Unilever

Mark Borkowski: It's maudlin, but it's also pure genius

Through all of Tiger Woods' scandals, Nike have stayed with him. Other sponsors disappeared, but when he made his big apology, they were sitting in the front row. And now they're taking their pound of flesh. It may be mawkish, and a bit dark, but he wouldn't be doing it if he wasn't comfortable with it – and there's no question that this is a piece of advertising genius.

Claire Beale On Advertising: Dove goes in search of the real man

Yesterday was Super Bowl Sunday and America tuned in. For US advertisers it’s the biggest event of the year. You can do things with a TV ad in the Super Bowl that you can’t do anywhere else. Like reach 100 million people in one place. You can move a nation.

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The food chain: How big business bought up the ethical market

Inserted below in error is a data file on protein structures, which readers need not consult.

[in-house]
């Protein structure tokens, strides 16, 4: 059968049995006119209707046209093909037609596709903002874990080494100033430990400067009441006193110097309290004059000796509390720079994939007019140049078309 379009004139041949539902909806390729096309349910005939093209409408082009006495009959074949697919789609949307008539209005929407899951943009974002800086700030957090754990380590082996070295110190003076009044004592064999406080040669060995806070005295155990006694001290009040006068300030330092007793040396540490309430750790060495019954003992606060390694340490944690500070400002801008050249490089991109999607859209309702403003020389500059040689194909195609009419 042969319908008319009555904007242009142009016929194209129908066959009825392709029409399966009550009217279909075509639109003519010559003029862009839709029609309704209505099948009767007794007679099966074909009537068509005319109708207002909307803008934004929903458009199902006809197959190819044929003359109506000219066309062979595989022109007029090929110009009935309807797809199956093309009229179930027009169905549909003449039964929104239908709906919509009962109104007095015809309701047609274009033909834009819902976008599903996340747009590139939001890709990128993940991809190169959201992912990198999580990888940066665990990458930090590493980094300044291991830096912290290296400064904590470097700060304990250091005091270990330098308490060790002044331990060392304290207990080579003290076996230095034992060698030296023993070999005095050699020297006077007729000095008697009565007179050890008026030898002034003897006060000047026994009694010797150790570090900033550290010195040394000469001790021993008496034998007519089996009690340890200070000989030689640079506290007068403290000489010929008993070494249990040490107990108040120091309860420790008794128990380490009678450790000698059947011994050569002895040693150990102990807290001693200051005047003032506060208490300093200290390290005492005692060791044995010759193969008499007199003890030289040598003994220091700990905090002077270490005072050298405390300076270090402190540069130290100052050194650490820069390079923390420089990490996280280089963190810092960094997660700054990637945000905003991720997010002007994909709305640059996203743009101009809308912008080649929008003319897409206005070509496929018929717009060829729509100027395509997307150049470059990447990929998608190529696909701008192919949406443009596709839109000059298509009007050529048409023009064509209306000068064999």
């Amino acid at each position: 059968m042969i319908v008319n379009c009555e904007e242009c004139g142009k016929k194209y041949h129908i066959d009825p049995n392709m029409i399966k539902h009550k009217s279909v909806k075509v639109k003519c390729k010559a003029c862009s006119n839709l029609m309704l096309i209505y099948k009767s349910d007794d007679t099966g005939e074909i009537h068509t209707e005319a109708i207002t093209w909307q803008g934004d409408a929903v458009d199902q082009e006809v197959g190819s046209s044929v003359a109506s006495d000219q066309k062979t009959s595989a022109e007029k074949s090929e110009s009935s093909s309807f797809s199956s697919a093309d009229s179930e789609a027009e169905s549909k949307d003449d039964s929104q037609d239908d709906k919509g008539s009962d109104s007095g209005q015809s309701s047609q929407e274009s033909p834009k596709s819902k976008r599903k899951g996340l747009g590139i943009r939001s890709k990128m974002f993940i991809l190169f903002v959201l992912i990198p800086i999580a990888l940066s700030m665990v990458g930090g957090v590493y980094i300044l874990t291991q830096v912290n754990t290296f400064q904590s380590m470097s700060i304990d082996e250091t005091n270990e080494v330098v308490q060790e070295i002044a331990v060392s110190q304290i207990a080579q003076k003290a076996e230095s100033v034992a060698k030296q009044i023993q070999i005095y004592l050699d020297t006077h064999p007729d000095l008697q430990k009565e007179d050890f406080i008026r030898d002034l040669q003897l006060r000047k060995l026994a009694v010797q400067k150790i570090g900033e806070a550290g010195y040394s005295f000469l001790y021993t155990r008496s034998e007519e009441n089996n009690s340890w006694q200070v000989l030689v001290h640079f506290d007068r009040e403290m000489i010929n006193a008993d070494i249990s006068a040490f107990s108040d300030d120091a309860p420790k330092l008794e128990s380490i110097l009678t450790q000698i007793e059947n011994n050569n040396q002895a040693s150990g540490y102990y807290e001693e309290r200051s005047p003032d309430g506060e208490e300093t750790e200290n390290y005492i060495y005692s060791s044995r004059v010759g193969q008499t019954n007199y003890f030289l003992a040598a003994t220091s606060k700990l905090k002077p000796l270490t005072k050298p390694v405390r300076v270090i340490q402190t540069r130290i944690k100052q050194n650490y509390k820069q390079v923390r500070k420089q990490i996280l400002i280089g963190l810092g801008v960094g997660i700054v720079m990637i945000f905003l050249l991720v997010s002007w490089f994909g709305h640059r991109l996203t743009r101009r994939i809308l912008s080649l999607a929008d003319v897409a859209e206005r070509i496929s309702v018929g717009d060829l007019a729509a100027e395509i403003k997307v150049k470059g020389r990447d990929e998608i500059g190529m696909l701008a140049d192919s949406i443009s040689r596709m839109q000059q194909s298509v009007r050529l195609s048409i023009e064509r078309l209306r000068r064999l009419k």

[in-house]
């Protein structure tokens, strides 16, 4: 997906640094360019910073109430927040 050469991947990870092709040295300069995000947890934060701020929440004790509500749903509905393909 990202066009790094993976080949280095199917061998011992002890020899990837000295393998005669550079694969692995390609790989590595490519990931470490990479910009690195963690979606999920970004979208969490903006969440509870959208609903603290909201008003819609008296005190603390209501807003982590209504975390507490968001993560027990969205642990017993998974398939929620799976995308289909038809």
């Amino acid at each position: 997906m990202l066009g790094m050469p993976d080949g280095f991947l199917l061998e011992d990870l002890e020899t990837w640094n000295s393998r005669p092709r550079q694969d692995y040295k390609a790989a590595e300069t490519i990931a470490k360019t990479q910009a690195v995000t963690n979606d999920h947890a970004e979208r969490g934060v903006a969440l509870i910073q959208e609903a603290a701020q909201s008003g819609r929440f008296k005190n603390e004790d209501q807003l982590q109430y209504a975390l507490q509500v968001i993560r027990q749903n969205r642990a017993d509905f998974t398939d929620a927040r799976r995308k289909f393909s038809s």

You can play a game with the trendy food products on supermarket shelves. It's called "spot the owner". What you're looking for – when you scan the tin, tub or pack in your hand – is the actual owner of the company. Not the brand, you understand, but the business that ultimately collects the money you hand over at the till.

Sir David Orr: Unilever chairman who helped recreate Shakespeare's

David Orr was one of the most outstanding business managers ever produced by Ireland. After winning an MC and Bar in Burma in 1945, he rose through the ranks to serve as a distinguished chairman of Unilever. For 10 years after his retirement in 1982 he proved to be an equally effective non-executive director of a number of other groups, while also serving as chairman of the British Council for seven years – and he was a driving force in turning Sam Wanamaker's dream of creating a "new" Globe theatre into reality.